Nisswa: Police plan to go door to door to visit all residents
"It's my intention we'll make personal contact with each and every resident," Nisswa Police Chief Craig Taylor told the city council during its meeting Tuesday, Feb. 16.
Nisswa residents can expect a knock on their door from Nisswa police officers, but they have nothing to fear.
It’s all about the department’s mission of community policing.
“It’s my intention we’ll make personal contact with each and every resident,” Nisswa Police Chief Craig Taylor told the city council during its meeting Tuesday, Feb. 16.
The goal is for officers to enhance communication with citizens by taking the opportunity to introduce themselves, share information, give citizens the opportunity to voice any concerns and give the department a better understanding of how to service the community.
The department has a relatively new group of officers, so this will be a way for those officers to meet residents and vice versa.
Officers will tell residents how they can receive information on police and city updates, hear concerns and complaints and affirm the department’s commitment to fair and unbiased police work, Taylor said. He plans to contact businesses to reaffirm support for them, as well as work with civic groups and Nisswa Elementary School.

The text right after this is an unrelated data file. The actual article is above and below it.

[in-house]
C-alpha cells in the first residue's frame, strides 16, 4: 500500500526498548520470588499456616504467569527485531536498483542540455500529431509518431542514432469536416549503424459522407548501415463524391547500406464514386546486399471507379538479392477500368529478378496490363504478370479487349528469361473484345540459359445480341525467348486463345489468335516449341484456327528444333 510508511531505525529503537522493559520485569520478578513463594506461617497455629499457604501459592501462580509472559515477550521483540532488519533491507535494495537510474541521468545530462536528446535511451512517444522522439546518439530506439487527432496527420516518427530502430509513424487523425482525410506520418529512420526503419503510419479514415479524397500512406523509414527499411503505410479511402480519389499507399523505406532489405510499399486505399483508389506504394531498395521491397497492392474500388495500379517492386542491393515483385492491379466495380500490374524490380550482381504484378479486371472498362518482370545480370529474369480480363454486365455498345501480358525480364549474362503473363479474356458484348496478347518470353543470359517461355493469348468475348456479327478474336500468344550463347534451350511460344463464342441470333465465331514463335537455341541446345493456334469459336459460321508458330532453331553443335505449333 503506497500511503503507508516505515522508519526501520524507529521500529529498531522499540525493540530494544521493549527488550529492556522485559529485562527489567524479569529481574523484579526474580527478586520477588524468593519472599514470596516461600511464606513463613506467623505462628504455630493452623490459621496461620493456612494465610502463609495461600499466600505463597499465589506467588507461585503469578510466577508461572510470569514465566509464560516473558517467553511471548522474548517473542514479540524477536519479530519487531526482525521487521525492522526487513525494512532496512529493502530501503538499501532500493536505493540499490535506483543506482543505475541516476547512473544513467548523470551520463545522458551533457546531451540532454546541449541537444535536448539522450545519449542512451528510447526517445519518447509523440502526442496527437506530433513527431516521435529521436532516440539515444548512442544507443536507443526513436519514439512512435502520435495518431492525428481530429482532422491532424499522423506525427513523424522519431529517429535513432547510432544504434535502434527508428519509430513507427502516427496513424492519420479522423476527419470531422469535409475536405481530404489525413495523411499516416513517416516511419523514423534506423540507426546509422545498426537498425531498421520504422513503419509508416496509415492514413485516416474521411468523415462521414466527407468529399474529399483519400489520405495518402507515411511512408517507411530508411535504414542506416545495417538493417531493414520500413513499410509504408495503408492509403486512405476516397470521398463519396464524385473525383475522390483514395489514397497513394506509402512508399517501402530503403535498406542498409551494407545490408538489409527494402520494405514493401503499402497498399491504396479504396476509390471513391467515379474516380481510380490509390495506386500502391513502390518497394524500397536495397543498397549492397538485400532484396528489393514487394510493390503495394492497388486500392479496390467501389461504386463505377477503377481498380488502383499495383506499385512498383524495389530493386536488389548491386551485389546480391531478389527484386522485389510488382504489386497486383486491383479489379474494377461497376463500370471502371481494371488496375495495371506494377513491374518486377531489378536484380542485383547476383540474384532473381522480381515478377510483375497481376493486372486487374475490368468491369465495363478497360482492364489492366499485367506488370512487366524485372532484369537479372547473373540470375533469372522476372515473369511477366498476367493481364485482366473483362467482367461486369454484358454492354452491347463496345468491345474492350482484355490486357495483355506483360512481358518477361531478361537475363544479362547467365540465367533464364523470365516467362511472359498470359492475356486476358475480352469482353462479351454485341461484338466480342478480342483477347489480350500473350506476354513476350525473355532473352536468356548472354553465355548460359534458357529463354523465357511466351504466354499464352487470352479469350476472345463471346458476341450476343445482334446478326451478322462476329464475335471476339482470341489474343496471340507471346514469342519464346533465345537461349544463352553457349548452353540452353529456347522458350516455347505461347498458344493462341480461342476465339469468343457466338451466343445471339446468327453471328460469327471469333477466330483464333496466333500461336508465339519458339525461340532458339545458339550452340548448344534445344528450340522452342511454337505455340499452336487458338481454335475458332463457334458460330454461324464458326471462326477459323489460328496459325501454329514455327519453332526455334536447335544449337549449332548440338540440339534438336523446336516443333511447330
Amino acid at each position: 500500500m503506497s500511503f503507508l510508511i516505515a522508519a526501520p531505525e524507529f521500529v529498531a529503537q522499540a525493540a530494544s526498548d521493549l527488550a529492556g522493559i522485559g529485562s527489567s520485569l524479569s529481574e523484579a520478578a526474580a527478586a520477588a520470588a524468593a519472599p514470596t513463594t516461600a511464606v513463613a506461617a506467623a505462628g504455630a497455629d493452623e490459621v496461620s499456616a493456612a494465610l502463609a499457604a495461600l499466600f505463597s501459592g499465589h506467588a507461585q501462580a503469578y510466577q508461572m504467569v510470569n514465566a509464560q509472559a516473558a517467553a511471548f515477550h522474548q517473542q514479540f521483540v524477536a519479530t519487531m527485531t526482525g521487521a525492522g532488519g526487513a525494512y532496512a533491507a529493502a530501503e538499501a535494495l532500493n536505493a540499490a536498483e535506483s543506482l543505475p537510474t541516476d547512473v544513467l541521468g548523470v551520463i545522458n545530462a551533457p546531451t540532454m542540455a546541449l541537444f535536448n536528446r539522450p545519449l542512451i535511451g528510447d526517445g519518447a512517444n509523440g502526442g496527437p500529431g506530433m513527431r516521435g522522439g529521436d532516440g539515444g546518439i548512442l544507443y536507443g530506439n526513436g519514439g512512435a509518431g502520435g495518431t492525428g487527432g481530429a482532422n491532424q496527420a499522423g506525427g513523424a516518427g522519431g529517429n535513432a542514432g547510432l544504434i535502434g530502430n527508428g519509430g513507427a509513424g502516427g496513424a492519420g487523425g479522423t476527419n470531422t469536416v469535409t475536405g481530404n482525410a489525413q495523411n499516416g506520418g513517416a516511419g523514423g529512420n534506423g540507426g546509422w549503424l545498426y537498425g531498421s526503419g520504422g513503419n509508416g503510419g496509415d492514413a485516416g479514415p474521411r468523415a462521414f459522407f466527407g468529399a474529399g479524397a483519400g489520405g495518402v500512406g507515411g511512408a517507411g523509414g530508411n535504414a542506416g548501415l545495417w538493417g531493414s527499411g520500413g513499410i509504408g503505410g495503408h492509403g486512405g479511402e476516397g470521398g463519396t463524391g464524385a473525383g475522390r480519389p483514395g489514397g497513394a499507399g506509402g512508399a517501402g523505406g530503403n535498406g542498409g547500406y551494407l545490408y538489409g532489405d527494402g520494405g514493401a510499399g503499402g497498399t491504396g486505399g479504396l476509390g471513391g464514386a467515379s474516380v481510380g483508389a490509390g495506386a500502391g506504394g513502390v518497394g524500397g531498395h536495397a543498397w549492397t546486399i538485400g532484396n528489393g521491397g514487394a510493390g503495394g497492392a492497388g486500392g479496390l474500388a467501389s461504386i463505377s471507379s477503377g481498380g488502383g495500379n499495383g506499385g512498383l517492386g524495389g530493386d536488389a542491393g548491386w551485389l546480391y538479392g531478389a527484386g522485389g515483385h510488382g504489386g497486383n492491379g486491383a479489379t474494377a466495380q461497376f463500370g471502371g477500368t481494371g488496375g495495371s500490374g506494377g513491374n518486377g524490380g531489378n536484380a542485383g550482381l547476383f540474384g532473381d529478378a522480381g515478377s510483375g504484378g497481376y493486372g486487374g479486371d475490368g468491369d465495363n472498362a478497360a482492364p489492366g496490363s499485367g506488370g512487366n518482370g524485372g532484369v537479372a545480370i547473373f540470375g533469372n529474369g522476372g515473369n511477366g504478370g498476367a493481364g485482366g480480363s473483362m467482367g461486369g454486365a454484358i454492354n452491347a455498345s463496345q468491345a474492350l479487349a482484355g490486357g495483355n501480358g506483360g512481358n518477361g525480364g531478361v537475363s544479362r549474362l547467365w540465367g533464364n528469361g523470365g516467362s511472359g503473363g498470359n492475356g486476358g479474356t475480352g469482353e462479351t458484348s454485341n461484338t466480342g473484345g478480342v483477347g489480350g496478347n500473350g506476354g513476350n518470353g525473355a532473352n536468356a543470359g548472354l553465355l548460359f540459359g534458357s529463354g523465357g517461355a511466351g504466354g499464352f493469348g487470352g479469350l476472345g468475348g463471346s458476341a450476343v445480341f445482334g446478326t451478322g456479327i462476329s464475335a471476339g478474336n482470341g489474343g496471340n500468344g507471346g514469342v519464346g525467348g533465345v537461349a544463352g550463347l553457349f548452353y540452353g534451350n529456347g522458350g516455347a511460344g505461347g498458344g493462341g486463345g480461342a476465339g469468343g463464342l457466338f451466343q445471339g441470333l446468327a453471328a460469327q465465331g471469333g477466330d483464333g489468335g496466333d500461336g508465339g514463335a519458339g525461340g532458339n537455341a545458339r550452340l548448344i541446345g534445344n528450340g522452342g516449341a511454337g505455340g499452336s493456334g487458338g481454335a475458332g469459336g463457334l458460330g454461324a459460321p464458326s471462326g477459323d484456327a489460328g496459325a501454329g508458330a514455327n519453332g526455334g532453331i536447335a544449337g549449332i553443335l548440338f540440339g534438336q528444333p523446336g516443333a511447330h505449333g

Taylor said 2020 was an interesting year with the COVID-19 pandemic and the death of George Floyd in Minneapolis, which resulted in statewide policy changes for law enforcement.
On positive notes, Taylor said the department promoted Todd Szymanski to sergeant, received donations from the public, and continues to collaborate with the Nisswa Lions Club and Nisswa American Legion for donations for items.
Taylor thanked Nisswa residents for their support.
“They have been nothing short of amazing,” he said, noting the department has received cards, support and treats.
Taylor’s end of the year report included the following: 360 agency assists, 2,508 calls for service, 1,303 self-initiated activity, 1,146 assigned calls, 34 criminal citations, 242 traffic citations, 1,354 traffic warnings, 164 emergency medical services calls, 102 alarms and 93,932 patrol miles.
Also in 2020, police made 32 drug arrests, 16 DWI arrests, seven DWI and drug arrest combinations and 15 warrant arrests, and reported four do not contact orders, two parole/probation violations, four fleeing in a motor vehicle and 15 driving after cancellation inimical to public safety.
The council received a summary of several computer based investigations that police officer Jeremy Rooney has conducted over the last year.
Fire Chief Shawn Bailey shared that the pandemic led the department to do birthday salutes last spring, in which fire trucks and other law enforcement vehicles paraded past homes with sirens blaring.
This was more popular than anticipated.
Firefighters also packed food for The Outreach Program of Brainerd Lakes with Mission Township firefighters several times.
“We thrive on community events,” Bailey said.
Firefighters had 26 calls in January, including 20 emergency medical services calls, three fire alarms and one each carbon monoxide call, structure fire and car crash.
Nancy Vogt may be reached at 218-855-5877 or firstname.lastname@example.org. Follow her on Facebook and on Twitter at www.twitter.com/@PEJ_Nancy.